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Tuesday, November 25

The Debunker: Can Owls Turn Their Heads All the Way Around?

by Ken Jennings

In November, we set our clocks an hour forward and officially say good-bye to an hour of daylight every evening. From now until spring, we're going to be spending most of our non-working hours in the dark: commuting home from the office when it's dark, making dinner when it's dark, meeting friends when it's dark, getting the kids to and from a million stupid activities in the dark. Ken Jennings, of Jeopardy! fame, is going to brighten this gloomy month with the light of knowledge, debunking some long-held myths about other nocturnal urban wanderers: the birds and critters you might see on a streetlit November night.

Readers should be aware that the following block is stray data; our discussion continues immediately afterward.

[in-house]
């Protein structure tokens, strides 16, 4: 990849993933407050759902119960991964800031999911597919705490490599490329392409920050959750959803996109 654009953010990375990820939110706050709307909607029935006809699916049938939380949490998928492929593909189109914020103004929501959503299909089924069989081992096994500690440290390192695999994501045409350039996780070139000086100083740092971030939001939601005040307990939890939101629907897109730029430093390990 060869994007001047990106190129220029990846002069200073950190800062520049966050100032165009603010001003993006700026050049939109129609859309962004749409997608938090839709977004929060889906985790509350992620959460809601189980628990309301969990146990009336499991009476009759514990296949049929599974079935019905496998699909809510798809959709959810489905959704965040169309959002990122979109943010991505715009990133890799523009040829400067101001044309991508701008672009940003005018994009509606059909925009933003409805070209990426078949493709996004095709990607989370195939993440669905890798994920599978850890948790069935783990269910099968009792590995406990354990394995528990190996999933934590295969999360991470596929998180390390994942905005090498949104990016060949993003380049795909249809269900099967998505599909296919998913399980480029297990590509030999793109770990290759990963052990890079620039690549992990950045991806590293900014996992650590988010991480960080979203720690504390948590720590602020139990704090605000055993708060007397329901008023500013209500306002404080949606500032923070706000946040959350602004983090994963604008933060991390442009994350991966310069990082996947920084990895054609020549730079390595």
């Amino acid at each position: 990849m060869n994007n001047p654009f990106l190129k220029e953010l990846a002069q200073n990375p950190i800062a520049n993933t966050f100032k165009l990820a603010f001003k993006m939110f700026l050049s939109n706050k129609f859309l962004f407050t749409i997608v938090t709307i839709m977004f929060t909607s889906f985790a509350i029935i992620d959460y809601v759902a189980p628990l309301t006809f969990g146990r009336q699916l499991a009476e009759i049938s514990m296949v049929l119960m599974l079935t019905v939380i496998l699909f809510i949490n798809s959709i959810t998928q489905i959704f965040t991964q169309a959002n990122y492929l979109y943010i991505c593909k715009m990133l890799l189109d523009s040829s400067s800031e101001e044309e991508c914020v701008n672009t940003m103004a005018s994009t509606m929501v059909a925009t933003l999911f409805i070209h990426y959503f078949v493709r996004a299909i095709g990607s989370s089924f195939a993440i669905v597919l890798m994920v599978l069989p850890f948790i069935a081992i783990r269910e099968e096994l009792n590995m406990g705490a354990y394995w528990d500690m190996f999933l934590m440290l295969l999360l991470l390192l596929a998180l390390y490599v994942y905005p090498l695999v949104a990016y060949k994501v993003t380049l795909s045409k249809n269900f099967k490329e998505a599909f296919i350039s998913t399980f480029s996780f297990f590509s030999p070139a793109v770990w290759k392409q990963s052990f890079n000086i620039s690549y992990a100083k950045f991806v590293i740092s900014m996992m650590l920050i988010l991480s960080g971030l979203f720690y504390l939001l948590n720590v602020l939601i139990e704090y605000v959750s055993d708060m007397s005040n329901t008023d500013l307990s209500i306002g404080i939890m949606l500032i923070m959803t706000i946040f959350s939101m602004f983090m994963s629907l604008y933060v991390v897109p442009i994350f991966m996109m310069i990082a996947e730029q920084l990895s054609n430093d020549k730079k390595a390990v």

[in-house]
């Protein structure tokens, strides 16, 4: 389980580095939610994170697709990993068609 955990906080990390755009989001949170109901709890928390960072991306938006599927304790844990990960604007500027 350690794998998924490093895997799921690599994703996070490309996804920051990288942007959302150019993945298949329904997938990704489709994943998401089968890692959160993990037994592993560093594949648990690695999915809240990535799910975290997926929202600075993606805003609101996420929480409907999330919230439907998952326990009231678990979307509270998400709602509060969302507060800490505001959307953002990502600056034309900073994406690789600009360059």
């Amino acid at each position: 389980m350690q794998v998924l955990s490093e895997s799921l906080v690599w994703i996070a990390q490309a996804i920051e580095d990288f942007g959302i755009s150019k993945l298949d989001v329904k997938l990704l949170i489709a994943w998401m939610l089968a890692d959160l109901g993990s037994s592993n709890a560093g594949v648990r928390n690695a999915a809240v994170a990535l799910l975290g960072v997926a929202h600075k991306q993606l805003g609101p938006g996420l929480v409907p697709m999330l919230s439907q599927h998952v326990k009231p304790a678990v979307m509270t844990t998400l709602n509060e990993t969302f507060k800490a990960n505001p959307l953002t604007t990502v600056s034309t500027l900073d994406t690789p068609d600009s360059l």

The Debunker: Can Owls Turn Their Heads All the Way Around?

One of the secrets of owls' lethal hunting skills is their amazing eyesight. Unlike most birds, owls have two front-facing eyes, which give them binocular vision. In other words, they're one of the few birds that could actually enjoy a 3-D movie (assuming they gave a hoot and could find a pair of the special glasses to fit them). But there are trade-offs involved: bird eyes are fixed into their sockets by a tiny ring of bone, so owls must move their whole heads any time they need to look around. In popular belief, they can swivel their heads all the way around. You know, like R2-D2, or Linda Blair in The Exorcist.

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Monday, November 24